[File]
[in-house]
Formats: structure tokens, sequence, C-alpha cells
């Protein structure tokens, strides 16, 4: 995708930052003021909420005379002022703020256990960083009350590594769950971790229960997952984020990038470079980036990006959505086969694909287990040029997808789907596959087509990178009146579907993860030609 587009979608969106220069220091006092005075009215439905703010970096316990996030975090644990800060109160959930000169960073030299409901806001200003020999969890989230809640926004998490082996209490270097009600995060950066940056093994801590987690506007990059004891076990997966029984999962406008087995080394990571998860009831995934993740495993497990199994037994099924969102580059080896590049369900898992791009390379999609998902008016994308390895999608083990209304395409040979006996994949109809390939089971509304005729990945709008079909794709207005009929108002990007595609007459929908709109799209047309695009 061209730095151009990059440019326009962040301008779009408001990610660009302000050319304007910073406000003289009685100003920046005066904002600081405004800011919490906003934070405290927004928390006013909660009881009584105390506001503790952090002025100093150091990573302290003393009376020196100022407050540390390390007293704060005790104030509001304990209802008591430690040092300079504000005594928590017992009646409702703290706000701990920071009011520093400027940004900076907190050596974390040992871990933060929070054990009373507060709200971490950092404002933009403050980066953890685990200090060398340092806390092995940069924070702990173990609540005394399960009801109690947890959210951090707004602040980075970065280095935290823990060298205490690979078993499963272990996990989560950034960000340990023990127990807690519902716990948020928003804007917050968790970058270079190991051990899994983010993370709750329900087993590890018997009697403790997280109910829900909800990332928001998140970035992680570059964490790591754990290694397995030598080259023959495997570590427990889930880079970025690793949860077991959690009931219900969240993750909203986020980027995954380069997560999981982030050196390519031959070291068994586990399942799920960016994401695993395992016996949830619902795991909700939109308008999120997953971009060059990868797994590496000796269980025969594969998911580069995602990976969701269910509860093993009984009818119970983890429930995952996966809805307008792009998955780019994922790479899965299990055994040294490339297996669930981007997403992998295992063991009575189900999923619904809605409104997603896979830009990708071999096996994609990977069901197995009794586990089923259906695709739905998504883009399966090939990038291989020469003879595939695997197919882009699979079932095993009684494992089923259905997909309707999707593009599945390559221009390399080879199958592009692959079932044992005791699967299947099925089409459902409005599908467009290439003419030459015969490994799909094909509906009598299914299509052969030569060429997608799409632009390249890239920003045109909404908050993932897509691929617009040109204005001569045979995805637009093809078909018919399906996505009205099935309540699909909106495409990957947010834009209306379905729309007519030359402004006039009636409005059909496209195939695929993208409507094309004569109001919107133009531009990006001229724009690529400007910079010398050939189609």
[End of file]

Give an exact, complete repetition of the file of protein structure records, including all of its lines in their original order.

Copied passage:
[in-house]
Formats: structure tokens, sequence, C-alpha cells
């Protein structure tokens, strides 16, 4: 995708930052003021909420005379002022703020256990960083009350590594769950971790229960997952984020990038470079980036990006959505086969694909287990040029997808789907596959087509990178009146579907993860030609 587009979608969106220069220091006092005075009215439905703010970096316990996030975090644990800060109160959930000169960073030299409901806001200003020999969890989230809640926004998490082996209490270097009600995060950066940056093994801590987690506007990059004891076990997966029984999962406008087995080394990571998860009831995934993740495993497990199994037994099924969102580059080896590049369900898992791009390379999609998902008016994308390895999608083990209304395409040979006996994949109809390939089971509304005729990945709008079909794709207005009929108002990007595609007459929908709109799209047309695009 061209730095151009990059440019326009962040301008779009408001990610660009302000050319304007910073406000003289009685100003920046005066904002600081405004800011919490906003934070405290927004928390006013909660009881009584105390506001503790952090002025100093150091990573302290003393009376020196100022407050540390390390007293704060005790104030509001304990209802008591430690040092300079504000005594928590017992009646409702703290706000701990920071009011520093400027940004900076907190050596974390040992871990933060929070054990009373507060709200971490950092404002933009403050980066953890685990200090060398340092806390092995940069924070702990173990609540005394399960009801109690947890959210951090707004602040980075970065280095935290823990060298205490690979078993499963272990996990989560950034960000340990023990127990807690519902716990948020928003804007917050968790970058270079190991051990899994983010993370709750329900087993590890018997009697403790997280109910829900909800990332928001998140970035992680570059964490790591754990290694397995030598080259023959495997570590427990889930880079970025690793949860077991959690009931219900969240993750909203986020980027995954380069997560999981982030050196390519031959070291068994586990399942799920960016994401695993395992016996949830619902795991909700939109308008999120997953971009060059990868797994590496000796269980025969594969998911580069995602990976969701269910509860093993009984009818119970983890429930995952996966809805307008792009998955780019994922790479899965299990055994040294490339297996669930981007997403992998295992063991009575189900999923619904809605409104997603896979830009990708071999096996994609990977069901197995009794586990089923259906695709739905998504883009399966090939990038291989020469003879595939695997197919882009699979079932095993009684494992089923259905997909309707999707593009599945390559221009390399080879199958592009692959079932044992005791699967299947099925089409459902409005599908467009290439003419030459015969490994799909094909509906009598299914299509052969030569060429997608799409632009390249890239920003045109909404908050993932897509691929617009040109204005001569045979995805637009093809078909018919399906996505009205099935309540699909909106495409990957947010834009209306379905729309007519030359402004006039009636409005059909496209195939695929993208409507094309004569109001919107133009531009990006001229724009690529400007910079010398050939189609």